Festivus has passed, but this grievance cannot be contained until next December.
It is wet and filthy. And it is with American public toilet innovation.
In case you’ve never had the opportunity to assist a 3-6 year old girl in a public bathroom, I must provide a context for my disgust. These independent little ones have a way of making certain that every inch of their hands and bottoms touches the toilet as they shimmy themselves on board the potty. If I wasn’t afraid some foul toilet particle might leap into my mouth, my jaw would drop in horror at the scene.
I once had a kids-in-public-bathrooms conversation with a friend, who agreed with me that keeping a toddler potty in the back of the car for girls until they are tall enough to squat over a toilet without touching, was a fine idea. She told me a story about her daughter who insisted on going solo on a rest stop visit. Her daughter said, “Mom, I’ll wash my hands.” My friend’s response, “Oh, honey, that does not wash off.”
Most public toilets are cleaner after I visit. I am armed with antibacterial wipes, and perform a full seat and outer bowl cleanse, as my daughter stands at attention. She knows not to let any part of her body come in contact with surfaces including bathroom stall doors and walls. Thankfully, we are small, flexible people. With the grace of modern dance partners, we maneuver around one another within that tiny space.
Automated annoyances are part of modern life, but on one particular day, they congregated in a small bathroom at a prestigious art institution.
As soon as we entered the stall my daughter said, “Is this an automatic toilet?”
Sadly, it was, which made her groan, since we have experienced their frightening, unexpected flushing.
This particular one flushed four times. That does not include the time I had to push that tiny button when we were actually done. Handles are so much friendlier to the foot flush. The balance and leg extension gained from years of dance training have provided unexpected tools for avoiding contact between my skin and public facilities.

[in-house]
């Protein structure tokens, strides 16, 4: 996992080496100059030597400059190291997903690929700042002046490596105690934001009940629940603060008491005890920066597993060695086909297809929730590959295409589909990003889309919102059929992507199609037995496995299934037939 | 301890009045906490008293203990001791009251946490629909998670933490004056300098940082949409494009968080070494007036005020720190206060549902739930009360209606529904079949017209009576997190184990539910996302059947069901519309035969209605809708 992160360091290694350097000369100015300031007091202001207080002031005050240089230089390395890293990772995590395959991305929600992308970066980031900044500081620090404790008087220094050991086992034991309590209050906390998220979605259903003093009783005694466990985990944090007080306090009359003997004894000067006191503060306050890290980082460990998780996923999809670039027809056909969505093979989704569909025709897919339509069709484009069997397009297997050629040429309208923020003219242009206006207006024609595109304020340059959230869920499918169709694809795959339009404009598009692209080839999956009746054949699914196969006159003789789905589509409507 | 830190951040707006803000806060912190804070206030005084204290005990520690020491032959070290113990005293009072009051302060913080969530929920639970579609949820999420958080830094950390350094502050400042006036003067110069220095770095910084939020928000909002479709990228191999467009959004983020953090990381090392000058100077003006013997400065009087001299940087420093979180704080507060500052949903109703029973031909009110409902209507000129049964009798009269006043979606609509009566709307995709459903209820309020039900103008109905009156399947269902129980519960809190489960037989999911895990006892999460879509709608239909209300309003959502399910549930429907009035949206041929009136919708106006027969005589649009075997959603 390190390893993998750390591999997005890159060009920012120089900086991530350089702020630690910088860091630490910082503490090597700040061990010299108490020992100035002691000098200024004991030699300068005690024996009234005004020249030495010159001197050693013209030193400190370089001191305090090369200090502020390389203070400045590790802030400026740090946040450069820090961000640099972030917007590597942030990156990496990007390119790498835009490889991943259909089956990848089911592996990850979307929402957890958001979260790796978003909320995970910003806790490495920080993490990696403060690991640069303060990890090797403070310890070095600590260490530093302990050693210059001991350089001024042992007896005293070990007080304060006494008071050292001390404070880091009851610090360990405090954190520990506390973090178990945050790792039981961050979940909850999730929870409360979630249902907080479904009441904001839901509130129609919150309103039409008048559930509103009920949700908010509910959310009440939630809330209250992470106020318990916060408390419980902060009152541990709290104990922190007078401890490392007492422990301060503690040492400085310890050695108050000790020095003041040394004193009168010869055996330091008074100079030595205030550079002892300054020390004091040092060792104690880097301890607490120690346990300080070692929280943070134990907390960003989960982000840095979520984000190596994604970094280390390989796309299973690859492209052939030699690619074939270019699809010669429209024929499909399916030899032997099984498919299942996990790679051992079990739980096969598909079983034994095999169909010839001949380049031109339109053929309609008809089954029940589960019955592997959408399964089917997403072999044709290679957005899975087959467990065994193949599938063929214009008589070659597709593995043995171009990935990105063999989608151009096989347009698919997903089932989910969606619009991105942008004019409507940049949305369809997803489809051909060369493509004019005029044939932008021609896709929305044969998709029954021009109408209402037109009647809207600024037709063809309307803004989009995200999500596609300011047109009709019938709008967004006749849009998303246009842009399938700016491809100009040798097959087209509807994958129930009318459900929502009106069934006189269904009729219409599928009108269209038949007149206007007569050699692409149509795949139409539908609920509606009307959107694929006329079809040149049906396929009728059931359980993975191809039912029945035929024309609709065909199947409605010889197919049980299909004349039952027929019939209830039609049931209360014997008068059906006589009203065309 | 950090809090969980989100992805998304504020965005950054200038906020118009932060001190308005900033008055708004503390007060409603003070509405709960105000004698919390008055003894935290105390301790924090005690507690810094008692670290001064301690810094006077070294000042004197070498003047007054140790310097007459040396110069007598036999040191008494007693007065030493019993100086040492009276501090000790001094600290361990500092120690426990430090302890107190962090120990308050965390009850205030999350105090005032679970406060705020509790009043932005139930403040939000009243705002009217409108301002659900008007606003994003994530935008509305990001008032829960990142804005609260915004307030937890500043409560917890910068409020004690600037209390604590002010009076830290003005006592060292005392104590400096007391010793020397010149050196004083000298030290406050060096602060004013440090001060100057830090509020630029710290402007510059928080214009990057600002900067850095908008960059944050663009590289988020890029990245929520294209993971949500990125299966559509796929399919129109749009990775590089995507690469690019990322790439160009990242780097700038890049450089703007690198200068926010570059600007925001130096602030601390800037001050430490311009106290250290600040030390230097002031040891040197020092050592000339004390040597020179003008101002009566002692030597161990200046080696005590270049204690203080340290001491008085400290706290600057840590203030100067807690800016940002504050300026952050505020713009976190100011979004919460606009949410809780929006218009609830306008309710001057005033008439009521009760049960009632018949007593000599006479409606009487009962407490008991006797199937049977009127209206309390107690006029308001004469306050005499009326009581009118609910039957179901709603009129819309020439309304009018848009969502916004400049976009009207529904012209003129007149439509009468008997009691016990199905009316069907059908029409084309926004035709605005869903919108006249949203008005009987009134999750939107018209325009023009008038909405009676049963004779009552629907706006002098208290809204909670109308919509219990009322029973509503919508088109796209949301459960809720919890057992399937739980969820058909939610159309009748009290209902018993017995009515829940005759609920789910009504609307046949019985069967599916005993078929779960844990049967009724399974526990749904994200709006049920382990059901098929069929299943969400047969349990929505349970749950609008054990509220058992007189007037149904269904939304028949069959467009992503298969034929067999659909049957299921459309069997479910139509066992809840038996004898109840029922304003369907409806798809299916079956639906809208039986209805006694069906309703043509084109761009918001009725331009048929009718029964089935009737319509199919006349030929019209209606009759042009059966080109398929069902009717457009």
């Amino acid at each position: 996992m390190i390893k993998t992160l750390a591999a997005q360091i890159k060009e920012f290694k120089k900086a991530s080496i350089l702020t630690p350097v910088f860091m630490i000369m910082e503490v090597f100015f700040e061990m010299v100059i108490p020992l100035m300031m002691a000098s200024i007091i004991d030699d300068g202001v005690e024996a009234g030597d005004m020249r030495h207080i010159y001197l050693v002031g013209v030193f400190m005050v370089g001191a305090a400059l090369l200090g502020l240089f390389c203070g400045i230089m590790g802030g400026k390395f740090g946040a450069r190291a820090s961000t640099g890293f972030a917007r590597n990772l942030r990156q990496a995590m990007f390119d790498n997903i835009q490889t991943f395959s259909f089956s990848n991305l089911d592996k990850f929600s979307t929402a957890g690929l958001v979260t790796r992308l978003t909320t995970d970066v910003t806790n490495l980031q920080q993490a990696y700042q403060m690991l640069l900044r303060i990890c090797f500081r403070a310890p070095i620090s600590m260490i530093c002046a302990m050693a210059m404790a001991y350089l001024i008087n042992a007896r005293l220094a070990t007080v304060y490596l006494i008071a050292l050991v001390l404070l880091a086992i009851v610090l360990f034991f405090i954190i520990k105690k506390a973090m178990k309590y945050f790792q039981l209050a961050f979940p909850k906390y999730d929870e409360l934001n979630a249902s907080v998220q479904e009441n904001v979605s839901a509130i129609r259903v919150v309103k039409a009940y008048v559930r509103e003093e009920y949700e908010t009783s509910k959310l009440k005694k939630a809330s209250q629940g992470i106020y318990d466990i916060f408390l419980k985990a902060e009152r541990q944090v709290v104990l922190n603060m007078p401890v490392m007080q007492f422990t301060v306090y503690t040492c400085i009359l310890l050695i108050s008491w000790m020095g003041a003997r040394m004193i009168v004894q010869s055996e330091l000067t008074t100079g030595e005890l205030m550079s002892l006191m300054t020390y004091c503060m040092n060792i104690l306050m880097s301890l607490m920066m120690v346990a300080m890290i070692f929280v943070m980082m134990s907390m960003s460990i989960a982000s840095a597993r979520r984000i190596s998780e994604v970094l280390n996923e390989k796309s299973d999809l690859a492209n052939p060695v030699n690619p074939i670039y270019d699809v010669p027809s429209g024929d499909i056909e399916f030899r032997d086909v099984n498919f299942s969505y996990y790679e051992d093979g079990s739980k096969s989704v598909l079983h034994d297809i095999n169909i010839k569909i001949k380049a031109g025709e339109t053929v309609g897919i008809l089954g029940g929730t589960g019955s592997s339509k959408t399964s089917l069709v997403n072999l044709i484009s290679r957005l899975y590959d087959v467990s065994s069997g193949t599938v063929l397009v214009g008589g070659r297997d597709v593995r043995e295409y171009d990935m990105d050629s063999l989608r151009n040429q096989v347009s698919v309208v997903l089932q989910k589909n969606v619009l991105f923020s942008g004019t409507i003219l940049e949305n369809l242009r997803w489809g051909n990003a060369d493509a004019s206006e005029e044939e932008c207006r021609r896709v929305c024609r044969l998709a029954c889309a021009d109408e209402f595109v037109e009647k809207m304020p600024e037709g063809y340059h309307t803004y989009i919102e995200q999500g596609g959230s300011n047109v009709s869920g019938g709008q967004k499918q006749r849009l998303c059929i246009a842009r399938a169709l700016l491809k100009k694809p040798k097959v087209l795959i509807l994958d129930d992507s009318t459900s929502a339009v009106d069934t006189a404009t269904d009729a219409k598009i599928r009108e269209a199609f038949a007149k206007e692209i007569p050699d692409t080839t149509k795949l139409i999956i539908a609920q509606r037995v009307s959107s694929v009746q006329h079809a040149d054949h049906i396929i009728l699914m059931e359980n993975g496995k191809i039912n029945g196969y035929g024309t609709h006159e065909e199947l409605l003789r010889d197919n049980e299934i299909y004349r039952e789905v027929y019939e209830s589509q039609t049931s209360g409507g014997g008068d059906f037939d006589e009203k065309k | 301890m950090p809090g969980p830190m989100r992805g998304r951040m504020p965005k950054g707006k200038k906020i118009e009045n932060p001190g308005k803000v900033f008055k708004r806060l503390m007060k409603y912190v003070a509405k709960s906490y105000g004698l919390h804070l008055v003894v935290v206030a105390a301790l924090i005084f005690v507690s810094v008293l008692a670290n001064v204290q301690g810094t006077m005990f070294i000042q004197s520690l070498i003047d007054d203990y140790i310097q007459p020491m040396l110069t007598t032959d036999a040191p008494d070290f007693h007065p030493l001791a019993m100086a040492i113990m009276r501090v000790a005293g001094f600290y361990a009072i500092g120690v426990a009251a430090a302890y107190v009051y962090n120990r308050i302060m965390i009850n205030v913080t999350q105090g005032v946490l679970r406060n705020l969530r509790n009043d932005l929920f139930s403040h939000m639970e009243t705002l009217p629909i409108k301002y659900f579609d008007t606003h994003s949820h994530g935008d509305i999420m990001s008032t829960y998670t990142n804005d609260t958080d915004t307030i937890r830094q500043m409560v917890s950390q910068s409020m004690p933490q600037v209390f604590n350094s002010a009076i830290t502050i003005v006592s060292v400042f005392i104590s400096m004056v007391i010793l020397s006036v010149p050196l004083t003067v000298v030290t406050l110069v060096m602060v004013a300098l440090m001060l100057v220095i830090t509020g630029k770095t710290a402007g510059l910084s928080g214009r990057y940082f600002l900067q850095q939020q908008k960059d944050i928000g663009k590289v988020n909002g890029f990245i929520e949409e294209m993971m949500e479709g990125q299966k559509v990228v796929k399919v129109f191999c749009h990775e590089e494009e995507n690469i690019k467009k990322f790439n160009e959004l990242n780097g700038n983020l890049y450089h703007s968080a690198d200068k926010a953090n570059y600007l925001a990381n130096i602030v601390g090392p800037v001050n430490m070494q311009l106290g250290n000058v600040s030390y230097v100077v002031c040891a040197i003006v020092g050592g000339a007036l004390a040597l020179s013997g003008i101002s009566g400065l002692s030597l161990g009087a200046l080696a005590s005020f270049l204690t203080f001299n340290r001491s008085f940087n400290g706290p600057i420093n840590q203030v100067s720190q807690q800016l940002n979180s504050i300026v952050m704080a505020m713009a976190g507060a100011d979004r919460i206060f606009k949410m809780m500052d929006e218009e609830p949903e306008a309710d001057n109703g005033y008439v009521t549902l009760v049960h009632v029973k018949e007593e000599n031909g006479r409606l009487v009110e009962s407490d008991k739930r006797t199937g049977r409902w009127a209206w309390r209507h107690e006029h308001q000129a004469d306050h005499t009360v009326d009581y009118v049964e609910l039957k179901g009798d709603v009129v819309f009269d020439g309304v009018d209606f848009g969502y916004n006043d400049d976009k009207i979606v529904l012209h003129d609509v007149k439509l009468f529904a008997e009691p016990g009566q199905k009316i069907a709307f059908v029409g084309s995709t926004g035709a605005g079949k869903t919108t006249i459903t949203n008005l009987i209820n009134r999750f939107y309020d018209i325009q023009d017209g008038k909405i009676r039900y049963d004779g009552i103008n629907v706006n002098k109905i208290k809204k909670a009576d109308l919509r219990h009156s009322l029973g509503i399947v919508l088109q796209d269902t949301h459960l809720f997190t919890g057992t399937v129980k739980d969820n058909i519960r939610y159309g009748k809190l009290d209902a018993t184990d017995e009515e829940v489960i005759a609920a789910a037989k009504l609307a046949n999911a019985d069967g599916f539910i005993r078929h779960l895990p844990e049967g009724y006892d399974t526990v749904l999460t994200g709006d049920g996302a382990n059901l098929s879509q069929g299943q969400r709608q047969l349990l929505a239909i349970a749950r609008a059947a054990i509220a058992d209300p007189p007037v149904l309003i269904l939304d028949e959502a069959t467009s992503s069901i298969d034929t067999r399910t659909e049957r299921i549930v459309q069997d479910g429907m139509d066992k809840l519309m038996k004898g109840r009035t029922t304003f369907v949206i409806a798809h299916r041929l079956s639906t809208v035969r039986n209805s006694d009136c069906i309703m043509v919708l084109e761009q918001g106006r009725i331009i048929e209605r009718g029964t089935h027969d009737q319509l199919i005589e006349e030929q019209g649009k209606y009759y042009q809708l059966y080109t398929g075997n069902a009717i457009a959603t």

We survived the stall experience and proceeded to the sinks. These consisted of automated faucets, soap, and no paper towels. The counter was covered in soapy water, leaving my daughters armpits soaked in the filth rinsed from the partially washed hands of hundreds of other people.
Enticing the faucets to dribble water was frustrating, and the water came out so weakly and for such a short time that I needed to restart them over and over again. I looked like I was playing some convoluted version of Fruit Ninja.
My daughter is terrified of the Dyson jet-engine dryers, and was forced to leave with wet, soapy hands. Actually, so was I, since I can never figure out how to get them to work. Holding my hands a couple of inches away from the machine, I went over every surface of the dryer, like a magician trying to prove there are no strings attached to an apparently floating object.
The only saving grace is that there was an elbow-punchable handicapped accessible button to open the door. I usually don’t like to make use of anything meant for the disabled, but I’ve tried to open that door manually before. It is extremely heavy, and without a paper towel to protect my hand from the petri dish of a handle, I might as well wipe my hand on the bottom of a toilet seat before I leave.
I shared my experience with my husband, who shared a bit about the “upgrades” to men’s bathrooms. Apparently, urinals no longer flush. Sadly, they also don’t drain well. Yuck.
The conclusion: We will soon walk into a public facility that consists of a bucket in the middle of a room, situated over a drain for overflow, next to a bottle of hand sanitizer, toppled over, with the pump in a puddle of gross.
I think someone had the environment in mind when they designed the bathroom my daughter and I visited, but they definitely did not consider that people would be the ones to use it. Even on solo missions, automatic toilets always flush at least twice during my stay. I can’t imagine that two to five flushes from an automatic toilet use less water than one from the old-fashioned kind. I don’t know how much energy is used by the jet-engine dryers, but since I can’t get them to turn on, I guess that does save power. I can understand the desire to save paper, but then please remove the counters so that the only water catcher is a rounded sink lip. I can use my wipe to clean that off.